“Interesting and fun”

This is the final blog in a series of four focussed on the history of the North Otago Museum.

In 1975 Neville Turner was appointed as the Director of the North Otago Museum. A collection inventory was also carried out in 1975. This document shows the museum’s collection was now much more diverse: ranging from taonga Maori to textiles, geological samples to war medals.

In 1977 the redeveloped North Otago Museum opened to the public in the Athenaeum building. Neville Turner retired in 1978 and Bruce McCulloch became the Director.

Throughout the late 1970s and early 1980s a lot of work was undertaken accessioning the collection which now included at least 5000 items. A lot of effort also went in to engaging with the local community.

The North Otago Museum Archive opened in 1987. This building extension allowed the archive collection to develop further including local maps, photographs, club records and Council records. There was also a focus on family history information.

During the 1990s work continued on exhibitions, education programmes and developing the museum collection further. A book, Diatoms to Database, detailing the museum’s history was published in 1994.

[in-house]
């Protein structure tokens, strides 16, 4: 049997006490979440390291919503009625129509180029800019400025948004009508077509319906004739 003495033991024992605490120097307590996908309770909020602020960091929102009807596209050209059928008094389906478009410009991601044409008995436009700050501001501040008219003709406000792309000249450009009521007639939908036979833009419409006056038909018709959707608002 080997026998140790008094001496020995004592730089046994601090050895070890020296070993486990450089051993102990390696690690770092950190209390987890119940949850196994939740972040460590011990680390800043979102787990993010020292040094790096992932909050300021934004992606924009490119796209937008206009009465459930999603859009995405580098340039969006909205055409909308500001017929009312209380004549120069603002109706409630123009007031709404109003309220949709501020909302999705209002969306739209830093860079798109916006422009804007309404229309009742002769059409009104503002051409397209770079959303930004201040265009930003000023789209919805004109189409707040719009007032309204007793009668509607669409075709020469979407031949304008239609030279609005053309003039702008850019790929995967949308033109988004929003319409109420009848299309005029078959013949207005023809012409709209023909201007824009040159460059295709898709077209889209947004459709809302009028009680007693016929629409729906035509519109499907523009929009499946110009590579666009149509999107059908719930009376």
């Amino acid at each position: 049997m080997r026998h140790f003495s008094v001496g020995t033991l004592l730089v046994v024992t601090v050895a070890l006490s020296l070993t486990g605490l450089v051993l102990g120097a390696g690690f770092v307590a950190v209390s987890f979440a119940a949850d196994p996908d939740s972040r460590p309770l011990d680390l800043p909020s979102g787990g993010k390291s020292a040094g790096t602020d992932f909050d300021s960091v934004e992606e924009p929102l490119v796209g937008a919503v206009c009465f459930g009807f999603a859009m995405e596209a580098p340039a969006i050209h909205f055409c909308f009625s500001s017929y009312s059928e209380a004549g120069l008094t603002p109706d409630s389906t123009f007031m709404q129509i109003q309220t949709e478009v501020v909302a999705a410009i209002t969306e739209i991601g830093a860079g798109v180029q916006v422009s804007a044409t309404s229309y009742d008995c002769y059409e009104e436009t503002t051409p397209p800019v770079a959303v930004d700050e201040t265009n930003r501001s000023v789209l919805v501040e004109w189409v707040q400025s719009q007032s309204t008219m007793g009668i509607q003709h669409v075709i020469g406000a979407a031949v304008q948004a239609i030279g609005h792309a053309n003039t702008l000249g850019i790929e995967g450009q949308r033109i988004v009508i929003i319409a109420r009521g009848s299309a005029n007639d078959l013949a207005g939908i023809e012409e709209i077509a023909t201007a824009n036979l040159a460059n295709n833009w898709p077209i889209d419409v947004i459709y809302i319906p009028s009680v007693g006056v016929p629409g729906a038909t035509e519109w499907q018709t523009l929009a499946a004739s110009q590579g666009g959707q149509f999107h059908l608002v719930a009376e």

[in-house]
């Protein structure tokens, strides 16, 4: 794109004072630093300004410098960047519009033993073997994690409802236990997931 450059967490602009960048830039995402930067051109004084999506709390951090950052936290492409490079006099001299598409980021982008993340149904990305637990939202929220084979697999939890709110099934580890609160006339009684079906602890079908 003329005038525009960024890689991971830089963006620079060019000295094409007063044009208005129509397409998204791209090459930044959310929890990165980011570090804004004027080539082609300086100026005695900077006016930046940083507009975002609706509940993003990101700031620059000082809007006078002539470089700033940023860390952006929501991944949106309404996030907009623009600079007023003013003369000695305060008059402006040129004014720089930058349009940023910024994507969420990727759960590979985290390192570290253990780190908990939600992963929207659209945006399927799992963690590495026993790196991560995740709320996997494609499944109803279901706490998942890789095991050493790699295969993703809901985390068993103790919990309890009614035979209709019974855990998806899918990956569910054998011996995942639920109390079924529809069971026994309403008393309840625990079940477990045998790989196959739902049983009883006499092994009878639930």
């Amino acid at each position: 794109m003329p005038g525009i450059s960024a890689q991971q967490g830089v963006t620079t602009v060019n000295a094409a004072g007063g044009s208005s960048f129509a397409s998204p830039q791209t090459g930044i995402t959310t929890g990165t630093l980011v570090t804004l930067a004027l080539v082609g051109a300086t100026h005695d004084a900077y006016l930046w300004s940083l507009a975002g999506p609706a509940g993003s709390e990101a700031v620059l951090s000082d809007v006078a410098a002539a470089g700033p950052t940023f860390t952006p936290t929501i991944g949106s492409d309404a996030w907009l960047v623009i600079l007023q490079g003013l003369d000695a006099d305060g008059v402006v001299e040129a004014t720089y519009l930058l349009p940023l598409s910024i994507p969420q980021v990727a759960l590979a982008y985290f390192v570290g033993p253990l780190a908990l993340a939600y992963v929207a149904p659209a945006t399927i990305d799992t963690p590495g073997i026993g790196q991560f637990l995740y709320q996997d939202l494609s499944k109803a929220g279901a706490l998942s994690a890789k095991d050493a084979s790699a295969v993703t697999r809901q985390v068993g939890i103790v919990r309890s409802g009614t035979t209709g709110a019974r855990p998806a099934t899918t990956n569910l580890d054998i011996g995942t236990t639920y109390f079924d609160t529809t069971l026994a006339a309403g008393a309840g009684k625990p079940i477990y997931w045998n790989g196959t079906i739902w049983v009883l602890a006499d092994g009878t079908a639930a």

In the 2000s there were a number of staff changes. The usual work of the museum went on with new displays, new acquisitions and staff supporting community events. The Museum also worked on ensuring it was meeting professional standards of collection care during this time.

Today the Museum collection totals around 18,000 items. Looking back over the museum’s history from 1863 it is clear things have not always been easy for our museum.

Some recent feedback on the museum was titled “Interesting and fun” which I think nicely sums up how we hope visitors will feel about visiting our museum.

Currently Museum staff and volunteers are focussed on the planned development of a shared building with the Forrester Gallery and Waitaki District Archive which is due to open in 2019. The new building will offer improved exhibitions and better collection storage. We will be blogging more about the behind the scenes work we are doing to prepare for this project over the coming months and I look forward to sharing more about this exciting period in the Museum’s history as it happens.

Chloe Searle